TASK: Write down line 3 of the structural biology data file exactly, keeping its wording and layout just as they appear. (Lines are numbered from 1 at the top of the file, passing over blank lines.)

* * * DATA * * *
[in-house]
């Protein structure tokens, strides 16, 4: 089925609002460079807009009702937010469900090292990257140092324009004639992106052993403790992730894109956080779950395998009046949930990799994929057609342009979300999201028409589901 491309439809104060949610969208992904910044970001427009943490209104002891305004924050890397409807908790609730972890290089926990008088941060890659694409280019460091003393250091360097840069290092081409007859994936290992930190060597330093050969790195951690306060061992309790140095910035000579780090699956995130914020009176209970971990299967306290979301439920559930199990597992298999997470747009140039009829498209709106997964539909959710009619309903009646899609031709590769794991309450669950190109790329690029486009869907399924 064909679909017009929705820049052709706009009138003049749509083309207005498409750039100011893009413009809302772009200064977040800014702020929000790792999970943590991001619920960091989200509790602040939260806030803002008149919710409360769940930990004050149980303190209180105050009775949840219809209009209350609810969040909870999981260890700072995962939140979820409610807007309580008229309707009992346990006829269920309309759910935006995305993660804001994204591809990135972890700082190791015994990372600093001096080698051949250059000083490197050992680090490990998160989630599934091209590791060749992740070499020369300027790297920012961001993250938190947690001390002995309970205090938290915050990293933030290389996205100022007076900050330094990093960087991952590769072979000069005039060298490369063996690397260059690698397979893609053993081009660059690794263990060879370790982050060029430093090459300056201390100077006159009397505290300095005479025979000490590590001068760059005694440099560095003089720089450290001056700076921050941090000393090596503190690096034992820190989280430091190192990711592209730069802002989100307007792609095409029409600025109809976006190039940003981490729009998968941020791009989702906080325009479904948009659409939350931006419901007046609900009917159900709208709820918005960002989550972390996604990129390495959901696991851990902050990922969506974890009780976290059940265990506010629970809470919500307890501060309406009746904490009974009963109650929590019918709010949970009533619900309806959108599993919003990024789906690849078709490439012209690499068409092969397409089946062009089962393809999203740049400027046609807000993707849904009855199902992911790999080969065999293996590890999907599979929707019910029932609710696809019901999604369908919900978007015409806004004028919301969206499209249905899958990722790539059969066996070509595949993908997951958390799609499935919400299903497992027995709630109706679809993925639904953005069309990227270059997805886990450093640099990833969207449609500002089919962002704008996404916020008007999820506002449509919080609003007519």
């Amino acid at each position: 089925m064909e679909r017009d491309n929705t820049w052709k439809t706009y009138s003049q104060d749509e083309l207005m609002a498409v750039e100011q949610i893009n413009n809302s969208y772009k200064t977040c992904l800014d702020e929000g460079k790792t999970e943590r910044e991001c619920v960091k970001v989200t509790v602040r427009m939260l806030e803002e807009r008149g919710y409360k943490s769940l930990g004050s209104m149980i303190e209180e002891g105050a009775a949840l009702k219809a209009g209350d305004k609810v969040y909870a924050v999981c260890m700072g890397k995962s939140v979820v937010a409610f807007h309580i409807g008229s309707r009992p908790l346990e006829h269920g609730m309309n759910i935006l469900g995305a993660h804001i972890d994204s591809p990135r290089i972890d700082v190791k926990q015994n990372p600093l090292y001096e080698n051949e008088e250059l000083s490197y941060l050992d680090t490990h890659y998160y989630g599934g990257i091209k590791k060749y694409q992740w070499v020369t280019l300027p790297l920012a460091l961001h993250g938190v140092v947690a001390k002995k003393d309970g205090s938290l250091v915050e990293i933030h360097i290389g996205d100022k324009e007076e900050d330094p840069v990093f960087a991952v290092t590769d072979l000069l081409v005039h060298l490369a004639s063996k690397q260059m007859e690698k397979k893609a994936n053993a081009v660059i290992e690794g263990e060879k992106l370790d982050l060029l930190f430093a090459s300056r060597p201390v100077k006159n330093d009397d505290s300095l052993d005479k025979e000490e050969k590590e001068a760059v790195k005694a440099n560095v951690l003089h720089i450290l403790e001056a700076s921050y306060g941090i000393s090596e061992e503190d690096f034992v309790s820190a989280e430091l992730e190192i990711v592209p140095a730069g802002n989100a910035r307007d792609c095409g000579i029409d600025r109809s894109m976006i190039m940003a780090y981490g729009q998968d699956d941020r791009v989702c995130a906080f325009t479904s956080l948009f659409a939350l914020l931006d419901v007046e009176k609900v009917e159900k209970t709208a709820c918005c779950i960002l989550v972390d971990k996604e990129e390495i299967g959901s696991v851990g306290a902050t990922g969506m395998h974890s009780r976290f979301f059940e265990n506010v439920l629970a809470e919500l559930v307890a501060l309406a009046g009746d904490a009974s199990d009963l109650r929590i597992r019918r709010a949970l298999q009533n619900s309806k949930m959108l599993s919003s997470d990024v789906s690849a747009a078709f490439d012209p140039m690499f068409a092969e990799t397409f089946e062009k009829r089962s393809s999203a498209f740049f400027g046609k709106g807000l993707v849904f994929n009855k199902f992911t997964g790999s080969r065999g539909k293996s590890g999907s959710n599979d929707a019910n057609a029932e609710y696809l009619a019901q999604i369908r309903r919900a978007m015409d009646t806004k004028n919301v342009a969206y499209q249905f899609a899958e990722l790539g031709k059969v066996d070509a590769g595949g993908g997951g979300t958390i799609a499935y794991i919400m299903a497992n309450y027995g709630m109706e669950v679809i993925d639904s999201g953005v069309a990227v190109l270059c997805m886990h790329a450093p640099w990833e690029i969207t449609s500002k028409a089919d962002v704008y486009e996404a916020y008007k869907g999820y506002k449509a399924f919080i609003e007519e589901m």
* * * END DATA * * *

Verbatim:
């Amino acid at each position: 089925m064909e679909r017009d491309n929705t820049w052709k439809t706009y009138s003049q104060d749509e083309l207005m609002a498409v750039e100011q949610i893009n413009n809302s969208y772009k200064t977040c992904l800014d702020e929000g460079k790792t999970e943590r910044e991001c619920v960091k970001v989200t509790v602040r427009m939260l806030e803002e807009r008149g919710y409360k943490s769940l930990g004050s209104m149980i303190e209180e002891g105050a009775a949840l009702k219809a209009g209350d305004k609810v969040y909870a924050v999981c260890m700072g890397k995962s939140v979820v937010a409610f807007h309580i409807g008229s309707r009992p908790l346990e006829h269920g609730m309309n759910i935006l469900g995305a993660h804001i972890d994204s591809p990135r290089i972890d700082v190791k926990q015994n990372p600093l090292y001096e080698n051949e008088e250059l000083s490197y941060l050992d680090t490990h890659y998160y989630g599934g990257i091209k590791k060749y694409q992740w070499v020369t280019l300027p790297l920012a460091l961001h993250g938190v140092v947690a001390k002995k003393d309970g205090s938290l250091v915050e990293i933030h360097i290389g996205d100022k324009e007076e900050d330094p840069v990093f960087a991952v290092t590769d072979l000069l081409v005039h060298l490369a004639s063996k690397q260059m007859e690698k397979k893609a994936n053993a081009v660059i290992e690794g263990e060879k992106l370790d982050l060029l930190f430093a090459s300056r060597p201390v100077k006159n330093d009397d505290s300095l052993d005479k025979e000490e050969k590590e001068a760059v790195k005694a440099n560095v951690l003089h720089i450290l403790e001056a700076s921050y306060g941090i000393s090596e061992e503190d690096f034992v309790s820190a989280e430091l992730e190192i990711v592209p140095a730069g802002n989100a910035r307007d792609c095409g000579i029409d600025r109809s894109m976006i190039m940003a780090y981490g729009q998968d699956d941020r791009v989702c995130a906080f325009t479904s956080l948009f659409a939350l914020l931006d419901v007046e009176k609900v009917e159900k209970t709208a709820c918005c779950i960002l989550v972390d971990k996604e990129e390495i299967g959901s696991v851990g306290a902050t990922g969506m395998h974890s009780r976290f979301f059940e265990n506010v439920l629970a809470e919500l559930v307890a501060l309406a009046g009746d904490a009974s199990d009963l109650r929590i597992r019918r709010a949970l298999q009533n619900s309806k949930m959108l599993s919003s997470d990024v789906s690849a747009a078709f490439d012209p140039m690499f068409a092969e990799t397409f089946e062009k009829r089962s393809s999203a498209f740049f400027g046609k709106g807000l993707v849904f994929n009855k199902f992911t997964g790999s080969r065999g539909k293996s590890g999907s959710n599979d929707a019910n057609a029932e609710y696809l009619a019901q999604i369908r309903r919900a978007m015409d009646t806004k004028n919301v342009a969206y499209q249905f899609a899958e990722l790539g031709k059969v066996d070509a590769g595949g993908g997951g979300t958390i799609a499935y794991i919400m299903a497992n309450y027995g709630m109706e669950v679809i993925d639904s999201g953005v069309a990227v190109l270059c997805m886990h790329a450093p640099w990833e690029i969207t449609s500002k028409a089919d962002v704008y486009e996404a916020y008007k869907g999820y506002k449509a399924f919080i609003e007519e589901m």